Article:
A Welsh dairy farmer has been given a 12-month suspended prison sentence and ordered to pay £28,900 in costs for breaching bovine TB regulations.
Emyr Jones Evans of Llanfihangel-yng-Ngwynfa, near Llanfyllin, Powys, faced charges relating to fraud, cattle identification and TB regulation breaches, with 21 other offences taken into consideration.
Judge Philip Hughes sitting at Mold Crown Court described a tag swapping incident as the most serious offence.
The court heard that Mr Evan Jones retained a pedigree cow which had been earmarked for slaughter and presented an inferior cow instead.
“You stood to make a financial gain at the expense of public health,” Judge Hughes said.
Mr Jones Evans also admitted animal passport offences.
Lee Reynolds, prosecuting for Powys council, said that there were about 200 milking cows on the 400-acre farm and during TB testing in 2009 ear tag discrepancies were discovered.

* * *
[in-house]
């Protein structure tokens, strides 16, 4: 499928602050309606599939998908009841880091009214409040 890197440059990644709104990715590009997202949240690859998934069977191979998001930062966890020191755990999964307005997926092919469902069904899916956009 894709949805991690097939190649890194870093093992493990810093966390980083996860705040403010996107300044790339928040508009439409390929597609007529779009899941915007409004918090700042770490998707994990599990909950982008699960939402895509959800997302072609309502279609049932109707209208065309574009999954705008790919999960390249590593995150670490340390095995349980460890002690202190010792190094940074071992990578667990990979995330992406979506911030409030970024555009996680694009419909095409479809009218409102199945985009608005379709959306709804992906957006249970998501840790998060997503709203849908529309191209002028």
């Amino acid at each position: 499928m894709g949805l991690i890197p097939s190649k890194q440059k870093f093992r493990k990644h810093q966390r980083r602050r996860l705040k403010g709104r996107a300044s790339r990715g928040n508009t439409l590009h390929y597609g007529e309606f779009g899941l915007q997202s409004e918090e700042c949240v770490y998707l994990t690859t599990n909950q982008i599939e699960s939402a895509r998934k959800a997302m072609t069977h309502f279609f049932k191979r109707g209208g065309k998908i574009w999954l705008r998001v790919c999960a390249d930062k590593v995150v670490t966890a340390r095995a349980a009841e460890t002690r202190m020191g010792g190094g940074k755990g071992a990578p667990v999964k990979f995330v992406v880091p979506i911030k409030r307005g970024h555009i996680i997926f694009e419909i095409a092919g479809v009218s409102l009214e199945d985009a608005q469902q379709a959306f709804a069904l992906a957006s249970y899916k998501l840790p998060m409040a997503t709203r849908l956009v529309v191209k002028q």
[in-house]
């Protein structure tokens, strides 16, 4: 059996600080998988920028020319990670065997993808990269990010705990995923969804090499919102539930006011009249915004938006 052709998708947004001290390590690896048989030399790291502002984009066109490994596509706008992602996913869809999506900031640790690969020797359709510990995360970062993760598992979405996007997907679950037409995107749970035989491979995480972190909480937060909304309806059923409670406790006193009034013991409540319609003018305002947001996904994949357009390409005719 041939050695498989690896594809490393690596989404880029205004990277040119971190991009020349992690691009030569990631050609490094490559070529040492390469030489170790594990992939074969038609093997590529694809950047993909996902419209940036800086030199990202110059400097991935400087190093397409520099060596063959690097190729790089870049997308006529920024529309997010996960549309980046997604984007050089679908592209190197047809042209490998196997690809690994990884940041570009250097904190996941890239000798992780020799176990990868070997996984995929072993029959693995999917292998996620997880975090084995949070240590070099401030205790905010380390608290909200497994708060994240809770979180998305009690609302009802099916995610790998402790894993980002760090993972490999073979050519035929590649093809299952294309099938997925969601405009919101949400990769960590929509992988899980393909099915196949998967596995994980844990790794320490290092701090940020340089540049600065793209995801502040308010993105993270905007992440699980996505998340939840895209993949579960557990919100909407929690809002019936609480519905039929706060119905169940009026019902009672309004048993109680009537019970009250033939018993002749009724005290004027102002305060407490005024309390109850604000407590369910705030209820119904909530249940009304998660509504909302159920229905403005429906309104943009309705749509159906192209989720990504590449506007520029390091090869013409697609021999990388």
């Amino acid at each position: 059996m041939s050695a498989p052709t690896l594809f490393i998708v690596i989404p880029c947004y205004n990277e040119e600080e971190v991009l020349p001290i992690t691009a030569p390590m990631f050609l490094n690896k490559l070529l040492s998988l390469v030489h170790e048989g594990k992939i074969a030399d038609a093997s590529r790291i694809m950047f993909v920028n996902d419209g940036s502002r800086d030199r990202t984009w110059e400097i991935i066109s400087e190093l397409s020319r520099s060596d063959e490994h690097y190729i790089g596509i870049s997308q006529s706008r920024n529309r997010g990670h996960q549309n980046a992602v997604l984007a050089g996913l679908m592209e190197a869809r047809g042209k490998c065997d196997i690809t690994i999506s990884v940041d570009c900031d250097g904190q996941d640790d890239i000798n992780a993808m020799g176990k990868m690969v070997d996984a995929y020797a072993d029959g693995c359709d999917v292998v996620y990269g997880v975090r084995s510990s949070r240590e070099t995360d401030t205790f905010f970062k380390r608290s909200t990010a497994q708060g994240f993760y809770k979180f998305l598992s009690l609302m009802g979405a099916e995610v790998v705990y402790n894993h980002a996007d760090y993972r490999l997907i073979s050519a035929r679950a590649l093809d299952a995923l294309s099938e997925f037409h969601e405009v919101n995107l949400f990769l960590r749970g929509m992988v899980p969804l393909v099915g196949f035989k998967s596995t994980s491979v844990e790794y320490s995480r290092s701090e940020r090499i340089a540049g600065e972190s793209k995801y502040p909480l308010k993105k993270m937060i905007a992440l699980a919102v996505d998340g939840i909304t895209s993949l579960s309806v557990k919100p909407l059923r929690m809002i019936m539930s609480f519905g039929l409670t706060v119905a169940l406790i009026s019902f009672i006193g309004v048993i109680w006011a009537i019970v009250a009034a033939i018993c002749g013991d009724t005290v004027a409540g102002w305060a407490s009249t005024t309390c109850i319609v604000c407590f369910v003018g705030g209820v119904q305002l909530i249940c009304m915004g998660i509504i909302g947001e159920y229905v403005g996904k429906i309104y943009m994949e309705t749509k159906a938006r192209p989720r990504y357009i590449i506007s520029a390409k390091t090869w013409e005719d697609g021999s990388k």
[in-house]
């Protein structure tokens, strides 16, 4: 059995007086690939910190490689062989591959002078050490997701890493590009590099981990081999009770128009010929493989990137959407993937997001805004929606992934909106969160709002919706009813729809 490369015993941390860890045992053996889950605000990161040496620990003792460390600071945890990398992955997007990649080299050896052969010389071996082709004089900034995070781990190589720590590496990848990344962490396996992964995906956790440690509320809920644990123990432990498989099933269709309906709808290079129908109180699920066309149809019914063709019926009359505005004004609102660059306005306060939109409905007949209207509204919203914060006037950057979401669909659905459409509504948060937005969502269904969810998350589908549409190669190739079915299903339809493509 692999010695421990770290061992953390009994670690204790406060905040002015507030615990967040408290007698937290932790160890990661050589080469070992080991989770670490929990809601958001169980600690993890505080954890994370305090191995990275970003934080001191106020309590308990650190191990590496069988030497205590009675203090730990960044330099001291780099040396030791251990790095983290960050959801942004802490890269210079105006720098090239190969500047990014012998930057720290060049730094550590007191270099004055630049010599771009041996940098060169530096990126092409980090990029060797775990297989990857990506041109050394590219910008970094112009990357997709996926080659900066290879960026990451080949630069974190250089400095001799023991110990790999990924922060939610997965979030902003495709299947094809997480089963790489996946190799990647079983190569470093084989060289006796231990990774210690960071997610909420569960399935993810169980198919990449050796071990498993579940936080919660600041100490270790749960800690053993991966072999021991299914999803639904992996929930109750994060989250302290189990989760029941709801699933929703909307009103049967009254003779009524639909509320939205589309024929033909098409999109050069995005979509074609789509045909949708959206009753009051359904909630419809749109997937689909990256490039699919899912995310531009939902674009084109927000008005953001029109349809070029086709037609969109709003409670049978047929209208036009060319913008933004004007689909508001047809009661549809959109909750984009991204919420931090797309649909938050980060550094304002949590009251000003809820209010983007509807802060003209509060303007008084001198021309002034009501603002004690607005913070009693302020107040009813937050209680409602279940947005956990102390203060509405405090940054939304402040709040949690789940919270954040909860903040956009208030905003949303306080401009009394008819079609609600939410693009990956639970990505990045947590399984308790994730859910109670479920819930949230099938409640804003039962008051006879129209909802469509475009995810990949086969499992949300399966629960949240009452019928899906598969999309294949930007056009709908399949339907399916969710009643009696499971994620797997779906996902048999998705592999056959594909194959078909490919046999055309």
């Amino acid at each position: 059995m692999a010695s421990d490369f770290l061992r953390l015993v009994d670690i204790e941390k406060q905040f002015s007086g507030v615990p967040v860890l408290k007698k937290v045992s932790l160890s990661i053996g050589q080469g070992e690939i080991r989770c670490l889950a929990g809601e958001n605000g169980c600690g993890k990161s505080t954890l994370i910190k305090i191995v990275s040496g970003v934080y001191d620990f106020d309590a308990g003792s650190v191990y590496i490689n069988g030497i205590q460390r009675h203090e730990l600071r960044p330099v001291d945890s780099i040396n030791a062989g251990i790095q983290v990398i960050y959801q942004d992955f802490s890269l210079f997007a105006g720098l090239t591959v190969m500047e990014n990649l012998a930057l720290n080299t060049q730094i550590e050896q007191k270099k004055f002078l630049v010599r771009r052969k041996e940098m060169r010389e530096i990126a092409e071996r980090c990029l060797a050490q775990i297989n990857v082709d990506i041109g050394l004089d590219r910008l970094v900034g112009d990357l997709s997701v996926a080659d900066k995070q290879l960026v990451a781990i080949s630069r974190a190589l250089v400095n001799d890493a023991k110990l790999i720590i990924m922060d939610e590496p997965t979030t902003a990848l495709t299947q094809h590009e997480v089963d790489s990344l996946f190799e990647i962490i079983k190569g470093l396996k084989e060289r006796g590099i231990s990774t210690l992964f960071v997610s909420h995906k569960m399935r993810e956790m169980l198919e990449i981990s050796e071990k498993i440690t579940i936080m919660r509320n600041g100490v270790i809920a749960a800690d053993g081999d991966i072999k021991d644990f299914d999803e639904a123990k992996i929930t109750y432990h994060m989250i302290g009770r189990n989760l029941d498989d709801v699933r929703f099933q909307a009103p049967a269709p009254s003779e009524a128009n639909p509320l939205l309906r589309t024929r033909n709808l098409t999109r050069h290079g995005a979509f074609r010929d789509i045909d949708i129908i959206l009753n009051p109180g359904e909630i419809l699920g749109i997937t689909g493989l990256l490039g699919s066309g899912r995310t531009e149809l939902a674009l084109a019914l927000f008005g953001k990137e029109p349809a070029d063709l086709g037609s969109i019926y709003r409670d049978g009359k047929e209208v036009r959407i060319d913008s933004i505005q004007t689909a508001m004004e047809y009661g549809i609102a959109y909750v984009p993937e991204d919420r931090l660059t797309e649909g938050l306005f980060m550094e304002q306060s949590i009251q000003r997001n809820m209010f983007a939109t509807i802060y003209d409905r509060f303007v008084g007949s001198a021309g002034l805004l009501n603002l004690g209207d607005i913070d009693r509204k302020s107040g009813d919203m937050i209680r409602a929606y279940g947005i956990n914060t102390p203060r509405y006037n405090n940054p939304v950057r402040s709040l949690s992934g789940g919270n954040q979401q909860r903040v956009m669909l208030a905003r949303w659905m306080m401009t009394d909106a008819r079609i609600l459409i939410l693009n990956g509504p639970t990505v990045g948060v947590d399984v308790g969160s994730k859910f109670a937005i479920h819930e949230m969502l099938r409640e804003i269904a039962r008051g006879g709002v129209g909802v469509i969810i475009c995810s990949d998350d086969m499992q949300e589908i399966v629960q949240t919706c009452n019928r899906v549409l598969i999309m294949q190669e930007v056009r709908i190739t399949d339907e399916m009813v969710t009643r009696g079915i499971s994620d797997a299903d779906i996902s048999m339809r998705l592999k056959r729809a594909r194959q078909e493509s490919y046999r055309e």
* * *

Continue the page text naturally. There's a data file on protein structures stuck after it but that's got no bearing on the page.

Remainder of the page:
There was concern about the level of TB on the holding and movement restrictions were imposed.
In October and November 2009, 180 TB reactors were identified for slaughter and the farm received £400,000 compensation.
A further £100,000 was due to be paid for further slaughtering.
Geraint Walters, defending, said that while there was an obvious risk there was no evidence that any infected produce had got into the food chain.
The defendant was no longer a partner in the farm, and his future would be that of a hired hand, he said.
After the court hearing, Ken Yorston of Powys trading standards said the sentence should act as a deterrent to others in the farming industry who might be tempted to break the animal health regulations.